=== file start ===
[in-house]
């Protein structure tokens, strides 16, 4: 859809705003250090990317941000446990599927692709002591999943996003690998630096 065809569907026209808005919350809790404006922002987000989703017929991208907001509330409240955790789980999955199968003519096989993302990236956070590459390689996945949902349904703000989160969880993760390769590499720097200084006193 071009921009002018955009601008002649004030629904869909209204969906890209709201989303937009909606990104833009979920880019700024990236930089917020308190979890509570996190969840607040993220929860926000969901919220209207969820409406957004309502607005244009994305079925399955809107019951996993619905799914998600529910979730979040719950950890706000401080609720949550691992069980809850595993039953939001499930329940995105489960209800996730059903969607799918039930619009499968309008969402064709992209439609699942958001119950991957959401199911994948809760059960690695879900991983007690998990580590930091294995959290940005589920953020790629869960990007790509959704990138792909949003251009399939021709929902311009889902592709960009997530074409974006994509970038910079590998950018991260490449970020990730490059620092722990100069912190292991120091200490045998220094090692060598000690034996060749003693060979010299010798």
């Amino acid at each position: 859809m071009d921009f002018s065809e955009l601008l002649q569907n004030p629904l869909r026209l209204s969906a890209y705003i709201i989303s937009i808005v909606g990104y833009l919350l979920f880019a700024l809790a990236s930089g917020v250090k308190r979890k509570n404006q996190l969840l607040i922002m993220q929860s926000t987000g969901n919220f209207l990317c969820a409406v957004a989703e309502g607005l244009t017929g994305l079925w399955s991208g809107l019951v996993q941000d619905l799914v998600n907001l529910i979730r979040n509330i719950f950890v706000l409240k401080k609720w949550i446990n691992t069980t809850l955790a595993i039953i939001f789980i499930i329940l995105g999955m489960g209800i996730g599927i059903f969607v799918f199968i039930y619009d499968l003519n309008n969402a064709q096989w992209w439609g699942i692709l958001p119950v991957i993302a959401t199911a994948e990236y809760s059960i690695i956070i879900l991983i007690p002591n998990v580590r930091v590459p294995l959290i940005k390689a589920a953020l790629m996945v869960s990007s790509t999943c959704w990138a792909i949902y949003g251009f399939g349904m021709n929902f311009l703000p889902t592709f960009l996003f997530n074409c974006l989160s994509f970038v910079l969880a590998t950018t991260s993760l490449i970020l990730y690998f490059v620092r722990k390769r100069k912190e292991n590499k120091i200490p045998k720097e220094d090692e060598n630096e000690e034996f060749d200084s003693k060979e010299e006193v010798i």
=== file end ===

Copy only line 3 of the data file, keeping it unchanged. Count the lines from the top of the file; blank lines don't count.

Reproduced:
């Amino acid at each position: 859809m071009d921009f002018s065809e955009l601008l002649q569907n004030p629904l869909r026209l209204s969906a890209y705003i709201i989303s937009i808005v909606g990104y833009l919350l979920f880019a700024l809790a990236s930089g917020v250090k308190r979890k509570n404006q996190l969840l607040i922002m993220q929860s926000t987000g969901n919220f209207l990317c969820a409406v957004a989703e309502g607005l244009t017929g994305l079925w399955s991208g809107l019951v996993q941000d619905l799914v998600n907001l529910i979730r979040n509330i719950f950890v706000l409240k401080k609720w949550i446990n691992t069980t809850l955790a595993i039953i939001f789980i499930i329940l995105g999955m489960g209800i996730g599927i059903f969607v799918f199968i039930y619009d499968l003519n309008n969402a064709q096989w992209w439609g699942i692709l958001p119950v991957i993302a959401t199911a994948e990236y809760s059960i690695i956070i879900l991983i007690p002591n998990v580590r930091v590459p294995l959290i940005k390689a589920a953020l790629m996945v869960s990007s790509t999943c959704w990138a792909i949902y949003g251009f399939g349904m021709n929902f311009l703000p889902t592709f960009l996003f997530n074409c974006l989160s994509f970038v910079l969880a590998t950018t991260s993760l490449i970020l990730y690998f490059v620092r722990k390769r100069k912190e292991n590499k120091i200490p045998k720097e220094d090692e060598n630096e000690e034996f060749d200084s003693k060979e010299e006193v010798i």